THE BLOG

Putting My Mother's Life In Boxes

08/11/2014 08:37 EDT | Updated 10/11/2014 05:59 EDT
Paul Bradbury via Getty Images

My sister and I have been putting my mom's life into boxes. She died two months ago, so we are sorting through her things deciding what we keep, what goes to others who loved her, and what gets shipped off to strangers in need.

My mom loved her apartment. She left it quickly and unexpectedly by ambulance so her life is preserved there like in a shipwreck -- a life in motion frozen in time. Opened jars of jam waiting to be spread on her next piece of toast, crumpled sheets on her bed ready to be slept on for another night, and books with bookmarks dividing pages devoured and pages to be turned.

There is an eerie sense of voyeurism being in my mother's private space, not a feeling my sister and I enjoy. Even though we had visited her apartment countless times during the decades she lived there, the stuff on the surface is never as interesting as the stuff hidden in drawers, crammed at the back of closets or long forgotten in a discarded old purse.

Even so, I don't want much of what my mom left behind. Her furniture (from my childhood) won't fit into my already full house, her clothes are not my style, and her brands of soap and deodorant (which she bought in bulk and could never have finished even if she lived to be 100) are not ones I use.

Even her valuable jewelry evokes an emotional response that is ambivalent at best. She wanted me to have her large gold ring that she wore almost to the end. My father gave this ring to her during their fractious marriage, obviously sometime before their ensuing divorce. Perhaps it gave my mom a warm sense of nostalgia but when I hold it in my own hands it just feels cold.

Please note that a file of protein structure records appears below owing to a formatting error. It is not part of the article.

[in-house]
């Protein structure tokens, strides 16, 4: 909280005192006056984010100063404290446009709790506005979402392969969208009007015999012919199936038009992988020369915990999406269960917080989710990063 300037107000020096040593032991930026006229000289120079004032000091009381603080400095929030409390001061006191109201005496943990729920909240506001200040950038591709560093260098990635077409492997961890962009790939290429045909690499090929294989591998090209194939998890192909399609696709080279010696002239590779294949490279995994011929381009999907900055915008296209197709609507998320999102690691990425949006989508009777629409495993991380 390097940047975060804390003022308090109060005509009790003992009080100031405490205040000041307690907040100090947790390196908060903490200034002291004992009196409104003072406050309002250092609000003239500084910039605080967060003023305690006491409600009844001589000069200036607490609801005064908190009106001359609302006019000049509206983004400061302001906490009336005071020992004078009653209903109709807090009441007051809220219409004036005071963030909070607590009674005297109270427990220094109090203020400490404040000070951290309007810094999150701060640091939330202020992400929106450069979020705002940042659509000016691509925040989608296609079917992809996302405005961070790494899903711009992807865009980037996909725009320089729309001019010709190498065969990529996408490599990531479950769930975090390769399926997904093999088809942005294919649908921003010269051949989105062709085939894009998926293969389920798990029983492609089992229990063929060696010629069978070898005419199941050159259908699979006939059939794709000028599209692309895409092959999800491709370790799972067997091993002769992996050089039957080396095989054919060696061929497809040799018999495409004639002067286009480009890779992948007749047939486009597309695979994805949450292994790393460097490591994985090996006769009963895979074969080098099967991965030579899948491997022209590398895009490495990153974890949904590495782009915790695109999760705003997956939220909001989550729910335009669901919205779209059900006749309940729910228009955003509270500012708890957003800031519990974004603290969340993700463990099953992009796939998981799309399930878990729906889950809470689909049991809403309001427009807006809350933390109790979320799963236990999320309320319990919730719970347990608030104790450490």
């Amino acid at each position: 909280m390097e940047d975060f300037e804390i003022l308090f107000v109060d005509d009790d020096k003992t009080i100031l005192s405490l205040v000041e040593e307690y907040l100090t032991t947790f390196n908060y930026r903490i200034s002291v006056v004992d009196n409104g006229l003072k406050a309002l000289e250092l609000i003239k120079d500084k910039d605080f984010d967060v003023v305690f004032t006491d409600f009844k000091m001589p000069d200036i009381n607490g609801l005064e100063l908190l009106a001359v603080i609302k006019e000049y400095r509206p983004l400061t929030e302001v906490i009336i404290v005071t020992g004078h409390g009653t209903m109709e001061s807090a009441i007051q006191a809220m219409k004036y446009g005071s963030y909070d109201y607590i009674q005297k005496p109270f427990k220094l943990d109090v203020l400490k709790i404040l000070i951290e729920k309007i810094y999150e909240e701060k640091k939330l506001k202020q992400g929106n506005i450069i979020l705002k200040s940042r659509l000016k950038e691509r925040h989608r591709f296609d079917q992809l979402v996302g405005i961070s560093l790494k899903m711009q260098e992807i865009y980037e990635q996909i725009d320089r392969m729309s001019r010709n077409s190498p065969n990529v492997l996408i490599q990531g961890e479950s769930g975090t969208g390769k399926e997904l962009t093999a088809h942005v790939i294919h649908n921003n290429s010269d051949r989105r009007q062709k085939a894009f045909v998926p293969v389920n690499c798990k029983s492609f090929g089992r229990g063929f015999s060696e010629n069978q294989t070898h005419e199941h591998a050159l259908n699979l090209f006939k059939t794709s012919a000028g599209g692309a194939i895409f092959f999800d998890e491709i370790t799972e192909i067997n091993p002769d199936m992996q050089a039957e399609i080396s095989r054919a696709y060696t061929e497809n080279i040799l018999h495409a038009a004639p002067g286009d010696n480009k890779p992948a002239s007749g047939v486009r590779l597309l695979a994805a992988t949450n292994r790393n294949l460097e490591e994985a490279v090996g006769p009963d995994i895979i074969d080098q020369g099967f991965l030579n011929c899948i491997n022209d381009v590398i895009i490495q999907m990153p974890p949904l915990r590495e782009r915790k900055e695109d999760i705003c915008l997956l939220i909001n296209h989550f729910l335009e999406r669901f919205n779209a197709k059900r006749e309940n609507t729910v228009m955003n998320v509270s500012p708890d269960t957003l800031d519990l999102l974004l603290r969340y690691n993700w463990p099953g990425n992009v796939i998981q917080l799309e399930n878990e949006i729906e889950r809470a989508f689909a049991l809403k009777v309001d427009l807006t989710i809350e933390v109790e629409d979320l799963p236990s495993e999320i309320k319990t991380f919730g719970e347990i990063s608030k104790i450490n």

But I have found one hidden treasure that I'm not letting go. I have gingerly placed it in an envelope, so it is lovingly preserved. It is her Canadian Immigration Identification Card that describes her status as "IMMIGRANT-LANDED". The stamp reads FEB 28 1957 HALIFAX. She arrived with my Dad on Vulcania Italian Lines from Trieste, having escaped Hungary a few months earlier.

This small faded piece of paper, the size of an old library card, is what I will pass down to my sons, in the hopes that it is cherished by many future generations. I do feel a radiant energy from this physical object. For me it represents hope and optimism, and guts. My parents' courage to leave a country that was the devil they knew, to take destiny into their own hands and to plant the seeds of life, my sister's and mine, that have taken root in a foreign land.

My mom never returned to her apartment so my sister and I do now. We are left with the task of putting her belongings into boxes and a ribbon around her life. We will soon walk out her door and close it behind us for the very last time.